Video – How Do We React When Our Sin Is Exposed?

Pastor Tim Dillmuth notes that when confronted with their sin, many Christians try to defend themselves, deny their sin, or even succumb to deep depression.  In 1 Timothy 1:15-17, we see how the Apostle Paul took a completely different approach.  Paul identified himself as the worst of sinners.  Paul wasn’t exaggerating but rather was admitting to what was clearly true – he had persecuted Christians, thus persecuting Christ himself!

To listen to the full sermon and other Seoul USA Podcasts, visit the Seoul USA Podcast Page!

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What’s More Important Than Protecting Your Childrens’ Right To Read The Bible During School Recess?

Recently young Giovanni Rubeo was refused access to his Bible during his school’s free reading time.  I was interested to learn more about his response to his teacher in light of the theology of persecution and suffering we teach to North Korean defectors who are training to be missionaries to their own people.

Last week I shared with them the above video and asked them what they thought about Rubeo’s situation. I thought it would be helpful for the defectors to compare/contrast Rubeo’s response with how Scripture tells us to respond.

Surprisingly, all of the North Korean defectors agreed that Rubeo was indeed being persecuted for his faith.  They noted that the persecution wasn’t extreme and wasn’t physical in nature, but that nonetheless it was persecution.

But there was also a consensus in the class that young Rubeo and his father didn’t respond quite right to the persecution.

In The Shadow of the Cross, by Glenn Penner, points out that Scripture models three primary responses to persecution.

Flee – There are certain times when the Bible says that it is appropriate to flee or run away from persecution. The reason for the “fleeing” is important though, because the Bible never tells us to run away from persecution only for the purpose of avoiding suffering. God’s mission and God’s timing are always the most important things to consider. A good example of this are the words of Jesus in Matthew 10:23. He says,

When they persecute you in one town, flee to the next, for truly, I say to you, you will not have gone through all the towns of Israel before the Son of Man comes (Matthew 10:23).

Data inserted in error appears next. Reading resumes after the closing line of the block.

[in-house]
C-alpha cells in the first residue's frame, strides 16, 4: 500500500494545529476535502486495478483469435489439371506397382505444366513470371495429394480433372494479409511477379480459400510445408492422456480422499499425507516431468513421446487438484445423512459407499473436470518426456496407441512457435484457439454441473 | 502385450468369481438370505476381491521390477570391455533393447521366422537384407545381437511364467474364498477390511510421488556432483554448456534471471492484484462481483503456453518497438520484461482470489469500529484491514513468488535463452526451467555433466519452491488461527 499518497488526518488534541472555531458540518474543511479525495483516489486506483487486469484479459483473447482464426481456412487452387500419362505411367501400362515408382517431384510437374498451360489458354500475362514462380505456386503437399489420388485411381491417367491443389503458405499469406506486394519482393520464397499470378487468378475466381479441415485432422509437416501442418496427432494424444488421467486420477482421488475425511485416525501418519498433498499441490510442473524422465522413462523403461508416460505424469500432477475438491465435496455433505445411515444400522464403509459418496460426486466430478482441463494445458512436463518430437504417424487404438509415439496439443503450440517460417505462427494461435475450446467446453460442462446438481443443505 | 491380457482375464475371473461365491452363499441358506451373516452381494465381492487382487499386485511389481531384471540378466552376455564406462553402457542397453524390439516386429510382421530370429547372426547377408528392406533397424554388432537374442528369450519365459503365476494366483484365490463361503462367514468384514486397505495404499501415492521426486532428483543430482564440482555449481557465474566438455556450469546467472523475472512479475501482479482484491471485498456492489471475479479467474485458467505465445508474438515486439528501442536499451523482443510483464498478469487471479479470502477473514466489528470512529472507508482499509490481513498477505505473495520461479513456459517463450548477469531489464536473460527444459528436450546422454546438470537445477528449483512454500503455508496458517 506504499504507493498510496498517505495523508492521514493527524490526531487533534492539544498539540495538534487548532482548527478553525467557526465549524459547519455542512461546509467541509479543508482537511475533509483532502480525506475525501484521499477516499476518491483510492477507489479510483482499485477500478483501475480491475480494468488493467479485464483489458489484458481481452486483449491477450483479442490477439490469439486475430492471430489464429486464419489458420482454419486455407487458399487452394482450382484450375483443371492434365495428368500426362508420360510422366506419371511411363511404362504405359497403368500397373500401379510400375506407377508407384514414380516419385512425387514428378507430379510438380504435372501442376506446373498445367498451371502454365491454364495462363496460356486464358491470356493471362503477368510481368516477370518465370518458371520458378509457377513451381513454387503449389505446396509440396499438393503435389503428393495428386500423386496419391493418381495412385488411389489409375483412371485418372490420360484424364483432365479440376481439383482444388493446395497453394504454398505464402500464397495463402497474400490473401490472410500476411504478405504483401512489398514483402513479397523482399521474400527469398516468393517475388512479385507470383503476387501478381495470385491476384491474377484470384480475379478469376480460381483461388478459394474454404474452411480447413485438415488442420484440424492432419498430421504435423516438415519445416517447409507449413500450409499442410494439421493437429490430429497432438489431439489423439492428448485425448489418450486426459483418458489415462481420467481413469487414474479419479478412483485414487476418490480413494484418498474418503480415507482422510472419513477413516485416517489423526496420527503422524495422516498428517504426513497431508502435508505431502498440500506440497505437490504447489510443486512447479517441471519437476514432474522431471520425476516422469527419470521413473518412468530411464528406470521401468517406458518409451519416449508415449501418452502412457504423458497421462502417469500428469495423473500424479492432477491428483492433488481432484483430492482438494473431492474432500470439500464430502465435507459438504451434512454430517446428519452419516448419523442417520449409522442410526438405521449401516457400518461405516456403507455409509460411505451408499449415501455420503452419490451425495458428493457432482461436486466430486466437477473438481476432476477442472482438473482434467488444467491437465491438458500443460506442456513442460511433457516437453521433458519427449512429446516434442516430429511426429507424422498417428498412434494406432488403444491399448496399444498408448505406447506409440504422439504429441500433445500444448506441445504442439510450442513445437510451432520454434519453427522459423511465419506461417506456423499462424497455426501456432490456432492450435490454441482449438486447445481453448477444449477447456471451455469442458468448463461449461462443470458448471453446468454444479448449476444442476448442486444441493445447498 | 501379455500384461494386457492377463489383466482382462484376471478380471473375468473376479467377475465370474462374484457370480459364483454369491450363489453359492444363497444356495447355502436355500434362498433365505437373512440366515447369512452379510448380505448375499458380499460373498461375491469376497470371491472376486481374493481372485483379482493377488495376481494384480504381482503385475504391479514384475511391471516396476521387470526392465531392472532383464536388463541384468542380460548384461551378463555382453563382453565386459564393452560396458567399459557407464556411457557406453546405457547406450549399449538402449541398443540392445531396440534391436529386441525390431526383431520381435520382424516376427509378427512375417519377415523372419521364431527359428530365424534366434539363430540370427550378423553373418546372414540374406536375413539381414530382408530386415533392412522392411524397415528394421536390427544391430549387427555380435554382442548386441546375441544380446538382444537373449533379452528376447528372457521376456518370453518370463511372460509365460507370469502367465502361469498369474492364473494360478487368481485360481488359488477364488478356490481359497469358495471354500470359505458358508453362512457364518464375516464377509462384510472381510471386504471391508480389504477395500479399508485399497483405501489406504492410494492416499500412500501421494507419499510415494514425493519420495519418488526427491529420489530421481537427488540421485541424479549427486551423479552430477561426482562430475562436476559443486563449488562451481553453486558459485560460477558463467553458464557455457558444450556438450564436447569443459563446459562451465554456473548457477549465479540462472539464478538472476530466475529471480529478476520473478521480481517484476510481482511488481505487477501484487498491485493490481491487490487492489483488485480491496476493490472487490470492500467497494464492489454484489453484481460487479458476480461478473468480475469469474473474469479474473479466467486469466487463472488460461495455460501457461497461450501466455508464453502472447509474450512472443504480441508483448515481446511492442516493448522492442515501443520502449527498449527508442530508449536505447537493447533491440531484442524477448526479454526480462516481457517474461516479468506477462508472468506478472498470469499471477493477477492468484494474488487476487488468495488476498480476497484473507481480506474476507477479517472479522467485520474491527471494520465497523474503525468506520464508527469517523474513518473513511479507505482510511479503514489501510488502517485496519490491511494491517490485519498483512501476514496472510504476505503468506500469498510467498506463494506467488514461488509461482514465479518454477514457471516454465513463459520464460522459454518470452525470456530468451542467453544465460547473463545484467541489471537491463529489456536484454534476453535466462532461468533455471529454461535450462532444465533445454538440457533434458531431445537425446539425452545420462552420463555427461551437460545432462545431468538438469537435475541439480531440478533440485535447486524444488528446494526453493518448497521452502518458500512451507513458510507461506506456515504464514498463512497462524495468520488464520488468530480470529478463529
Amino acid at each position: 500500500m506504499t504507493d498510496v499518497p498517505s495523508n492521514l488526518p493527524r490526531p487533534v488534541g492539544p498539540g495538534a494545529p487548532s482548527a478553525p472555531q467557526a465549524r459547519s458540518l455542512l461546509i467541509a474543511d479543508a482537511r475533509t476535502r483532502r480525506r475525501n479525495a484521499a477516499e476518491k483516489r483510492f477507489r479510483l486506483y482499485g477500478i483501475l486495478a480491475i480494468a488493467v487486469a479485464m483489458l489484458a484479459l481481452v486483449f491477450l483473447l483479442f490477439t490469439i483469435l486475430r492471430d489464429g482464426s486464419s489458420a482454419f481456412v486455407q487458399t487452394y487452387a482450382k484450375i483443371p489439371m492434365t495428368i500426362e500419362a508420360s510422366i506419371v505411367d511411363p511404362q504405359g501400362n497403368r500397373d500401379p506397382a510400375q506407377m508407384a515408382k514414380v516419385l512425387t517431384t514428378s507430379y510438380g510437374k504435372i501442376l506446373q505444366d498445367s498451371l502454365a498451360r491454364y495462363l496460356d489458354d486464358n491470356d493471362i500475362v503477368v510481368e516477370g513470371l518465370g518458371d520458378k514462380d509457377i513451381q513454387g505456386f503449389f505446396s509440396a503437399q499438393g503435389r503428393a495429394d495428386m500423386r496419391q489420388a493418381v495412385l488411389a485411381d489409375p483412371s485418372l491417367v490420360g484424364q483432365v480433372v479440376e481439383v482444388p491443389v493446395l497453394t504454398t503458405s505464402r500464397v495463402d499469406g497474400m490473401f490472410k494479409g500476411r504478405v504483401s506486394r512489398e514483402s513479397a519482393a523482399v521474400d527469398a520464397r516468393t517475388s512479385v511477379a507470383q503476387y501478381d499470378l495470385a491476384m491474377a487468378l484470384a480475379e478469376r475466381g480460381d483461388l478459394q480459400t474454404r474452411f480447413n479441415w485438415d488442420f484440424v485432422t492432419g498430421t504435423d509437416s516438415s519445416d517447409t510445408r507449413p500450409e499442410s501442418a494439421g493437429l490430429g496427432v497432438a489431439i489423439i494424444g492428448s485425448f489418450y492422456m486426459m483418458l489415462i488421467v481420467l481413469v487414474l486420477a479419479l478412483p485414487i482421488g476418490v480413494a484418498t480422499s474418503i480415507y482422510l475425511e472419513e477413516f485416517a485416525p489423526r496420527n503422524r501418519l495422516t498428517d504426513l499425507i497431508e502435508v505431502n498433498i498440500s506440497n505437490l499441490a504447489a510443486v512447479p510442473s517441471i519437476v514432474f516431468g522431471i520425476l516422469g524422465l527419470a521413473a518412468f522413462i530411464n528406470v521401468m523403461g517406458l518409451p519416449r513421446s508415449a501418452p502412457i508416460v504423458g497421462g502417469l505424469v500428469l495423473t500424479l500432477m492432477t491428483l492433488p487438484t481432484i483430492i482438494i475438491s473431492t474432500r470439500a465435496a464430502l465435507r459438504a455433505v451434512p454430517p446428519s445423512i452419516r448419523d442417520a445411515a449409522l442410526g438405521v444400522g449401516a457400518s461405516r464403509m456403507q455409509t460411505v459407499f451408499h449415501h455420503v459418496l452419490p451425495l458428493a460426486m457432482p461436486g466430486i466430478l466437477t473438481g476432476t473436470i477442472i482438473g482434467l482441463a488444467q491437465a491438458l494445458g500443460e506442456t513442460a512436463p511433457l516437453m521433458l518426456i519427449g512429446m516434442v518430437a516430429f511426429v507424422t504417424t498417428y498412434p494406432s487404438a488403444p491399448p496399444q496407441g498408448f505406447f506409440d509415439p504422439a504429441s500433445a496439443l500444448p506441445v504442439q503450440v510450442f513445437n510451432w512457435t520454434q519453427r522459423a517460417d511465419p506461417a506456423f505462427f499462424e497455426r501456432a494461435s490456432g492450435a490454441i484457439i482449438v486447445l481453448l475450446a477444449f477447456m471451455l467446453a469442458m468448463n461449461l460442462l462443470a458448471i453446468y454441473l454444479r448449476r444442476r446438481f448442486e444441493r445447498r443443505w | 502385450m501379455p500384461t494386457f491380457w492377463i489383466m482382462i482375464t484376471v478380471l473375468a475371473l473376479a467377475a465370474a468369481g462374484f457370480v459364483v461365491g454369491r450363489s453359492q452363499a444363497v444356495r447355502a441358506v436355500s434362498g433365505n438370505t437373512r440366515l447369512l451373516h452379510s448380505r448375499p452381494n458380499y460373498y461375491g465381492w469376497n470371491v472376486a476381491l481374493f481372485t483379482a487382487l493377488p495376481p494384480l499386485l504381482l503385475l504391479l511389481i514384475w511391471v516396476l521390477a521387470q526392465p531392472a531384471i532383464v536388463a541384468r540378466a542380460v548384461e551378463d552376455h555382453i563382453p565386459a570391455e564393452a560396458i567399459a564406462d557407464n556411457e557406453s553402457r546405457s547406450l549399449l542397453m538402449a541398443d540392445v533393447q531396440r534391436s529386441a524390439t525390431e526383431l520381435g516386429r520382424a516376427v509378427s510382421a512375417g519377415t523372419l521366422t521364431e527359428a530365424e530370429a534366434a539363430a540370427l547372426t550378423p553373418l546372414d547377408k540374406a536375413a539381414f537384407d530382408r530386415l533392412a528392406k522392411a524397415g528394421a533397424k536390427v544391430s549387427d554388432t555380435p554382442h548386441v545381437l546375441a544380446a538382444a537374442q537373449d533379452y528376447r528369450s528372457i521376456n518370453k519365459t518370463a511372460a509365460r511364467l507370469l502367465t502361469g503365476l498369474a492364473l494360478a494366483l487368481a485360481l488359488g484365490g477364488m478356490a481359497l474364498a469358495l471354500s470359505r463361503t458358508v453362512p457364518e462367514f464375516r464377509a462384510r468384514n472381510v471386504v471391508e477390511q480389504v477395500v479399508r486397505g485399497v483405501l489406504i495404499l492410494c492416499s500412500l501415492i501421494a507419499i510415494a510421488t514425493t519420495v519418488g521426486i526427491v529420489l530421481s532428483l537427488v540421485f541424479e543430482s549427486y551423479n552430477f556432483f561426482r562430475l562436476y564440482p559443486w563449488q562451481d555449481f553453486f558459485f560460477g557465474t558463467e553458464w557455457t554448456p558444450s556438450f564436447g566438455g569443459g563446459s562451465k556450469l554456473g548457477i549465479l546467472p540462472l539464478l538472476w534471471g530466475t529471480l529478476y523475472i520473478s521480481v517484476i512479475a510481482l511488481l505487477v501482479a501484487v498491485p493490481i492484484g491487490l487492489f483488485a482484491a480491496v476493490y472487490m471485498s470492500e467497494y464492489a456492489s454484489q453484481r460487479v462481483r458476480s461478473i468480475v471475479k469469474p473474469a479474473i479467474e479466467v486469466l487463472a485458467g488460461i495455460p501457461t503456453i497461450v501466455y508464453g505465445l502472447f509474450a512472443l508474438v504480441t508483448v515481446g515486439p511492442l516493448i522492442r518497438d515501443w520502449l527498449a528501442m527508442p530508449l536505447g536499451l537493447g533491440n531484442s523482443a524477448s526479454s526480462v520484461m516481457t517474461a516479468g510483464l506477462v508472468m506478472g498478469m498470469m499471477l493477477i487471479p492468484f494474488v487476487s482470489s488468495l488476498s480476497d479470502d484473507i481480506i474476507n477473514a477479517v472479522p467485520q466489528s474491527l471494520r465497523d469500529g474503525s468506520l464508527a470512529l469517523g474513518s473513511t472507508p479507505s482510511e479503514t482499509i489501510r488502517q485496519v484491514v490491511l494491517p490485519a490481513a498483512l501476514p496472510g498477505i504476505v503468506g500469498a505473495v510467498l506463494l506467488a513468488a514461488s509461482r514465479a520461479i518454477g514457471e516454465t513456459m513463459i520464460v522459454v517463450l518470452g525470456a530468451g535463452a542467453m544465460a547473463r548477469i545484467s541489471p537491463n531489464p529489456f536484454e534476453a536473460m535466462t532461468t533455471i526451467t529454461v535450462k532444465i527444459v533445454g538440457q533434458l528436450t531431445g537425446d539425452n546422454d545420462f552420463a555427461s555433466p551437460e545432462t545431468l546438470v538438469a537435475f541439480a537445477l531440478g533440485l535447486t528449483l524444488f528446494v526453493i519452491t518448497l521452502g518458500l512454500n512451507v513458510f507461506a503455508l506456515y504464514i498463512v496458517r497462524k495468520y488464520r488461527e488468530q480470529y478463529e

Jesus tells his followers to escape to another city, not because he is seeking to save them from having to suffer, but because his mission was for them to go from city to city telling the people about Jesus. If they were to get trapped in one city then they wouldn’t be able to spread God’s message to the other cities that Jesus wanted them to go.

Courage – This is the most common response to persecution that we see in the Bible. For example, shortly after Jesus suffered, died and rose again, He gave a surprising command to his followers. He told them to “stay in Jerusalem,” (Acts 1:4) which was the very place where all of these terrible things had happened. I’m sure his followers may rather have received a command from him to flee to another town or village where they might have been safer, but Jesus told them simply to stay.

Fight – There are also times when it is okay to defend yourself. Jesus at one point in his suffering defended himself, not to protest his suffering but rather as a testimony to his innocence.  The Apostle Paul is also a good example. Paul was regularly being persecuted and thrown in prison for telling others about Jesus Christ. One time, however, Paul told one of the high officials that they didn’t have the right to arrest him and that he had done nothing wrong.

But Paul said, “I am standing before Caesar’s tribunal, where I ought to be tried. To the Jews I have done no wrong, as you yourself know very well. If then I am a wrongdoer and have committed anything for which I deserve to die, I do not seek to escape death. But if there is nothing to their charges against me, no one can give me up to them. I appeal to Caesar (Acts 25:10-11).”

Again, it’s important to point out that Paul never fought in order to avoid suffering or even to maintain his own personal liberty. And it’s interesting to note that he didn’t even fight for his right to engage in private Christian activity, e.g., studying the Bible in public school.  He did it to spread the message about which he was preaching.

After watching the video, the UU students felt that Rubeo had most closely resembled the “fight” response mentioned above.  But the students (and myself) were uncomfortable with the way the Rubeos demanded an apology from the teacher.

Personally, I respect the courage that it took for young Rubeo to read his Bible in school, but I also sense that the outrage the Rubeo’s expressed had less to do with spreading the gospel and more to do with personal liberty.